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Using Customized Code in the Jet Data Manager


The Jet Data Manager now enables users to integrate "hand-written" code into a project by customizing the data cleansing procedure, transformation view and SSIS package on a given table. This gives the user the flexibility of traditional data warehouse coding together with the immense productivity-boost of Data Warehouse Automation.


Adding Customized Code to a Table

To customize the code on a given table, follow the steps below:

1. Right click on the table in question, navigate to Advanced and click Customize code . The Customize Code window appears.

2. Click the Add button to the right of the step to customize. The Choose Editor window appears.

3. In the Editor Name list there are the following options:

Standard is the basic built-in editor in the JDM.

Default File Program is the program that is set to open files of the type in question. For the data cleansing procedure and the transformation view, the filename extension is .sql. For SSIS packages, the filename extension is .dtsx.

Any custom editors that have been added (see Managing Custom Editors below).

If adding a SSIS package, the Custom SSIS window appears. Chose Create Default Package to edit the standard package, Create Destination Only to create a package that only contains the destination, or Existing Package to import an existing package from the file system or an SQL Server.

Note: Some tables use multiple SSIS packages. When creating the Default package, the JDM will create the first SSIS package only. Examples of tables that, by default, will have multiple SSIS packages are: Data Warehouse tables that receive data from multiple Staging tables, Data Source tables from a NAV adapter with multiple companies, and any Data Source table when Template Data Sources are used.

4. If the Standard editor was chosen the Edit window opens. When the user has finished editing the code, click OK to confirm the edits.

If a custom editor was chosen, the JDM will open the code in the editor chosen. When the user has finished editing the code, save the changes and close the editor. Back in the JDM, the Custom Code Editor window is open.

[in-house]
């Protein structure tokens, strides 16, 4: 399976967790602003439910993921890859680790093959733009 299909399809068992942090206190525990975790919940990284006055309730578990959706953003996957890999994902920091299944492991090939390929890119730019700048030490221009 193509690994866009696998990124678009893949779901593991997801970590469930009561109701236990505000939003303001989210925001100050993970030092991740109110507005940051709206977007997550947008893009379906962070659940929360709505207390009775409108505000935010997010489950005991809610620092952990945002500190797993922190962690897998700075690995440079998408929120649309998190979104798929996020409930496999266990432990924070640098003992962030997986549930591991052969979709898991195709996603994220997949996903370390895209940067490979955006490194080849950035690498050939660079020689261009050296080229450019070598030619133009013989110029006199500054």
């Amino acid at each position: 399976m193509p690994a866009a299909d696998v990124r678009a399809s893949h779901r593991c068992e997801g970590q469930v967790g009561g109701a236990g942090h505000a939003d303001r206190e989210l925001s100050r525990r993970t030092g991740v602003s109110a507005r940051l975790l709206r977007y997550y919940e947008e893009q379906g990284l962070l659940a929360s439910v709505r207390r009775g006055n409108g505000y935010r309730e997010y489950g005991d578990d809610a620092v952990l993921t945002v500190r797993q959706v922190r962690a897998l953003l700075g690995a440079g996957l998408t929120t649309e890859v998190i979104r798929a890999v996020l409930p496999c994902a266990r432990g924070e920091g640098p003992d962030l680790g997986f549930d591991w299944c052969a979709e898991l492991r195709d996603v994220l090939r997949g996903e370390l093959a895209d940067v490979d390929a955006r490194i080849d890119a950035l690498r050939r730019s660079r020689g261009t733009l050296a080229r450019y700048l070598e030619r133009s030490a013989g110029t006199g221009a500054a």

Click Import to import the changes made in the custom editor into the project.

5. When returned to the Customize Code window the user will notice that they can now click Parameters (if applicable) and Delete . Click Delete to remove the customization and return to having the JDM generate the default code. Click Parameters to decide which parameters are sent to the code on execution.

6. Click Close to close the window.

Note: When editing the data cleansing procedure or the transformation view, make sure to have a "create procedure" or "create view" declaration in the code with the exact name as the JDM would have given it. This is what is called during execution. To be sure, simply keep the first line of the code generated by the JDM.

Managing Custom Editors

To add, edit or delete a custom editor, click on the Tools tab in the ribbon and then click on General Settings in the Administration group. The General Settings window appears. Click on Custom Editors .

The list of custom editors is displayed. In the Default save location box, the user can type the path to the folder where the custom code files are temporary stored (or click on the folder icon to open a browse dialog).

To edit the settings for a custom editor, select the editor in the list and click Edit .

To remove a custom editor from the list, select the editor and click Delete .

To add a custom editor, follow the steps below:

1. Click Add . The Add custom editor window appears.

2. In the Name box, type a name for the editor.

3. In the Type list, click on the type of the editor to add. Choose TSQL for use with data cleansing procedures and transformation views and SSIS for use with SSIS packages.

4. In the SQL Server list, select the SQL Server version that is being used. Currently, this setting is only used for custom editors for SSIS packages. When the user wants to customize the code for a SSIS package, the JDM checks which version of SQL Server the table is stored on. The user will only be able to select editors that are marked compatible with that version of SQL Server.

5. In the Path box, type the path of the program (or click on the folder icon to open a browse dialog)

6. In the Parameters box, type any additional parameters for the program.

7. Optionally, in the Save Location box, type a save location for the editor (or click on the folder icon to open a browse dialog).

8. Click OK to add the custom editor.

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